Thanks to spread of the Internet, I could exchange knowledge with foreign researchers, I could know Atsushi Ono and Rie Nakano(who is the editor of Ono's book). Meanwhile, We'd a chance to go to Hachijo Island(290K south of Tokyo). Luckily we could meet a best sea slug guide named Kotaro Tanaka who is now an owner of dive operator named "CON:COLOR" there. Since then we are sea slug observers ofbranchs speciality now.

I wanted to have introduced sea slugs in Japan to the world for a long time. Jun Imamoto fulfilled my dream. We started to operate our own Sea Slug Site since last year. Thanks to this web site, we've got further more cooperators from all over Japan now.

Nishina Masayoshi
Yokohama, Japan
June, 2002
Send Masa email at

Webmaster's Note : For those who don't realize it, Masa's image was taken with a digital camera! Here is an image of the same animal taken at aprox. 1:1 with a Nikon F3 film based camera. Comparing the two one is immediately aware of the increased magnification and clarity in the digital image probably somewhere in the range of 2:1 to 3:1. This is very difficult to do with film based cameras without special equipment.. As additional background on this scenario, Jerry Allen and I ( with the exception of our dive guide Ono-san) were the only divers out of five using a film based camera. Anyhow I asked Masa how he and his wife came to embrace the digital camera as the way to photograph branchs, and this is his reply;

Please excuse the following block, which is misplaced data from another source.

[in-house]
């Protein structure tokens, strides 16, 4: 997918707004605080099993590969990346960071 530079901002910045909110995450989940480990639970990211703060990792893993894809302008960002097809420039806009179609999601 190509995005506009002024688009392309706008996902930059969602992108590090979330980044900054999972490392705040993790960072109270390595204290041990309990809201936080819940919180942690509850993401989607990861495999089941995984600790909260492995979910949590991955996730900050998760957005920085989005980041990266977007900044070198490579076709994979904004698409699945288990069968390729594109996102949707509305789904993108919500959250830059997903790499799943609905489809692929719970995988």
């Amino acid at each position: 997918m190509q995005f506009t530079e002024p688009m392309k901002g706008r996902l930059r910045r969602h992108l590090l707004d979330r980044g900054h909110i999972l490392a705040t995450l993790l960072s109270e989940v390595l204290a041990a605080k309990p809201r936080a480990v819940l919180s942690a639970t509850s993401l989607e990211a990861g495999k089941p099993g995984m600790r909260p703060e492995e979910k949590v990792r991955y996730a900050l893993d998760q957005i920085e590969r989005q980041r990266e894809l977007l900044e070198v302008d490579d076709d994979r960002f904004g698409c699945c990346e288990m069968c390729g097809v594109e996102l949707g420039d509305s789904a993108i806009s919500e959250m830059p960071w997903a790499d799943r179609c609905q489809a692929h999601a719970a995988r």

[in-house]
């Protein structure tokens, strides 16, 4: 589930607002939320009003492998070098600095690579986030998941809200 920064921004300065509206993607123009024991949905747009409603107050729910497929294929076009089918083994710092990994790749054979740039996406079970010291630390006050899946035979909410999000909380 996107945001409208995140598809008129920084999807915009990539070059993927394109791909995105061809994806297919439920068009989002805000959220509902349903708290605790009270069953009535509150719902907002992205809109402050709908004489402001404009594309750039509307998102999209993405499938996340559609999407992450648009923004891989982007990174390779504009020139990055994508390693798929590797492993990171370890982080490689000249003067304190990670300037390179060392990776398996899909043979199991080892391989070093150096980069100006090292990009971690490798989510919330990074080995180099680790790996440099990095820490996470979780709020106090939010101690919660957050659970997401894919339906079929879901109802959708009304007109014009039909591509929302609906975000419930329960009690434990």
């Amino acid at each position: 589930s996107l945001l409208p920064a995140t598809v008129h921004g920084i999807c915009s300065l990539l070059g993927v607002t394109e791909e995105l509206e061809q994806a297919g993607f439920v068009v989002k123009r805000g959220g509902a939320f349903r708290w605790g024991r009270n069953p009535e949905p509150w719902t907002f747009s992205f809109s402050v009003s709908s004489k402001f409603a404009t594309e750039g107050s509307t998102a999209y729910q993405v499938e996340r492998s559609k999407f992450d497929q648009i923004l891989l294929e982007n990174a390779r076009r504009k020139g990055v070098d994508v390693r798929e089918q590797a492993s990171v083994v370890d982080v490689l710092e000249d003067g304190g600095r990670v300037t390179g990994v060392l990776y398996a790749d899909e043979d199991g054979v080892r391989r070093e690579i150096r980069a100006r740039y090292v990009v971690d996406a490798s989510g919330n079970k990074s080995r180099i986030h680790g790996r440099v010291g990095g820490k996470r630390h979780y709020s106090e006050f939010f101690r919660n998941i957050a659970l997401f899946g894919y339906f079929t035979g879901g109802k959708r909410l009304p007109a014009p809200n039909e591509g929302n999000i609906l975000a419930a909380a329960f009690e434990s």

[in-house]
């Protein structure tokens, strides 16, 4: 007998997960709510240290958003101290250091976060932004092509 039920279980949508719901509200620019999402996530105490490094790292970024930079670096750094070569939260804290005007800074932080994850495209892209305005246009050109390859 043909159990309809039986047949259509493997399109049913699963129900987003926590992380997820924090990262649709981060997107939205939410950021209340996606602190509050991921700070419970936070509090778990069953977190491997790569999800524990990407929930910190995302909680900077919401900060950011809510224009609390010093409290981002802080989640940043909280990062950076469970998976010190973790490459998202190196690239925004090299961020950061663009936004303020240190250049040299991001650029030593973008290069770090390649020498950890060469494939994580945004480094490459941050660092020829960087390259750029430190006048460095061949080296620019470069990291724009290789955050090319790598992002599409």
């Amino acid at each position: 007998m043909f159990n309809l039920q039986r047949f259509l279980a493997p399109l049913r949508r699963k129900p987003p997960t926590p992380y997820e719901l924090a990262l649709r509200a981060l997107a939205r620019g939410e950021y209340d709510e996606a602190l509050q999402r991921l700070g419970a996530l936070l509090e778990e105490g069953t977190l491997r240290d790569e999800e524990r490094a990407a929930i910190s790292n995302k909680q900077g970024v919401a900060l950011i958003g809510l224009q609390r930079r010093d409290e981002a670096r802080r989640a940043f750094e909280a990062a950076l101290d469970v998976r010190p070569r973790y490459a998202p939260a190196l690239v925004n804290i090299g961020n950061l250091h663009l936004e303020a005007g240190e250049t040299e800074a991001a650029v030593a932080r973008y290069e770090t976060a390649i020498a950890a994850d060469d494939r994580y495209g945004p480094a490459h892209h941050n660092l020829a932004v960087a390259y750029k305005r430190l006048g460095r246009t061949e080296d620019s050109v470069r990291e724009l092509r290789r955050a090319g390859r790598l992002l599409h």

"....This is a story why I stared to use digital camera.

I had a Cannon EOS10+housing+90mm Macro lens before when I interested in ordinal size macro creature. but since I became brancher, this equipment is not good enough for sea slug less then 30mm and I was planing to get 100mm macro lens with telecon and so on but for several reason I didn't. because, "until it is developed, I don't know a result condition of photo, and it takes much money for development. Those kind of camera is heavy and take much time to set up before go to dive. So I do not get any options and didn't take the camera for many years. I am a quite lazy man!